capital evening by cmu chem prof
capital evening by cmu chem prof

Downtown Lansing

Flash back to last night at 9 PM. I checked into the Radisson and then went out to walk around downtown Lansing. I spent some time talking to a guard at the city jail about the “vibe” downtown (or lack thereof).   She said that when there are events, the area is humming but that on nights when there’s no planned festivities, it’s ghostly.

Over on Facebook, Bill Palladino noted that in his travels, state capitols are seldom (Austin TX, go get a drink of water)   happening places. Richard pointed out several others that were doing well. In any case, I think there’s something a little sad about a city that is supposed to be the heart of Michigan with shuttered storefronts, perpetually torn up sidewalks and lack of life.

Durant Hotel by detroitsky
Durant Hotel by detroitsky

Dan Kildee, Keynote Speaker

“Our ability to make progress is determined in large part by our ability to work together”

Dan Kildee is the Genessee County Treasurer and director of the Genessee County Land Bank who has worked to use Michigan’s new foreclosure law for community development and neighborhood stabilization. He’s also pretty proud that he drew Rush Limbaugh’s ire for his plan to reduce the size of Flint (and ultimately cities across the country) to reduce their size and increase the ability to deliver services.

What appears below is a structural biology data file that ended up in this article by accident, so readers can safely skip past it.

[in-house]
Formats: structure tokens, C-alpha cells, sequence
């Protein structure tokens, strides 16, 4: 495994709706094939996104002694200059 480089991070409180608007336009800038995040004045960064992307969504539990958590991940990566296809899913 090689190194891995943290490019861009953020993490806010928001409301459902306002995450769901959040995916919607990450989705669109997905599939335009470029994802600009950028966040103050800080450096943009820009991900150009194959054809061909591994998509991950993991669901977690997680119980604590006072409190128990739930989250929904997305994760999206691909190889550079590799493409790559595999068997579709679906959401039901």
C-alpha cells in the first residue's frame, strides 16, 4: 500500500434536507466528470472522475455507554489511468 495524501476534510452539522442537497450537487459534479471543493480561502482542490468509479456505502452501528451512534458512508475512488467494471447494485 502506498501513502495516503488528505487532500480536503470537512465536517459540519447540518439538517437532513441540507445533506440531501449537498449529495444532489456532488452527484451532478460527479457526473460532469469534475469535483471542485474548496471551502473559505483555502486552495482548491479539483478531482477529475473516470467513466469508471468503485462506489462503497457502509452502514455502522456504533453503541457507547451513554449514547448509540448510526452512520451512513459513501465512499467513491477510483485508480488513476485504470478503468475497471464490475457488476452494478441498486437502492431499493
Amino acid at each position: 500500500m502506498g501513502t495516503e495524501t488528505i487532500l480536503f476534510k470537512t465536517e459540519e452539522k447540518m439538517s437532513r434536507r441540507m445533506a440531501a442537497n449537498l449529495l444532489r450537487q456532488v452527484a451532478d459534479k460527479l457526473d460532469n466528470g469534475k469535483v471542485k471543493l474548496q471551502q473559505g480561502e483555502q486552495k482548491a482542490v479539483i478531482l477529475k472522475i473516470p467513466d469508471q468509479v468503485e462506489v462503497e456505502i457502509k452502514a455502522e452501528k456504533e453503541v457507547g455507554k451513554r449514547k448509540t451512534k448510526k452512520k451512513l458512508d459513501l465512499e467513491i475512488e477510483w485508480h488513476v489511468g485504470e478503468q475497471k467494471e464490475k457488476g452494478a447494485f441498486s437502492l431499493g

Dan notes that even in our terrible economy, it’s easier to build on a green field than to reinvest in our cities. He says that Michigan’s foreclosure system had a large role in creating our downtown problems by setting up a system that rewarded speculators. Now, he says, the system allows cities to treat urban land as if it has value and to apply community values and vision.

He had a very interesting talk in which he looked at the toolbox that is available to Michigan downtowns and some success stories from Flint including the redevelopment of the Durant Hotel in Flint as rental housing for students and young professionals. He notes that 70% of Michigan’s population lives on 8% of the land and that an overwhelming 97% of Michiganians feel that redevelopment in existing urban centers is preferable to building new. With a decent set of tools, he says all that’s missing is a bias on the part of lawmakers and our laws to support this pattern of development.

Lansing Mayor Virg Benaro asked us to close our eyes and imagine when the auto industry was in its heyday and how we built great cities during that time. Now, as the auto industry contracts we are still left with these great cities, but what are we doing to preserve and restore them. He then talked about how East Lansing and Lansing – two one horse towns driven by MSU and the Capitol could be 10 times the city if they worked together. He also called for cities and their surrounding communities to cooperate and build the brand of Lansing, Grand Rapids, Detroit and other cities.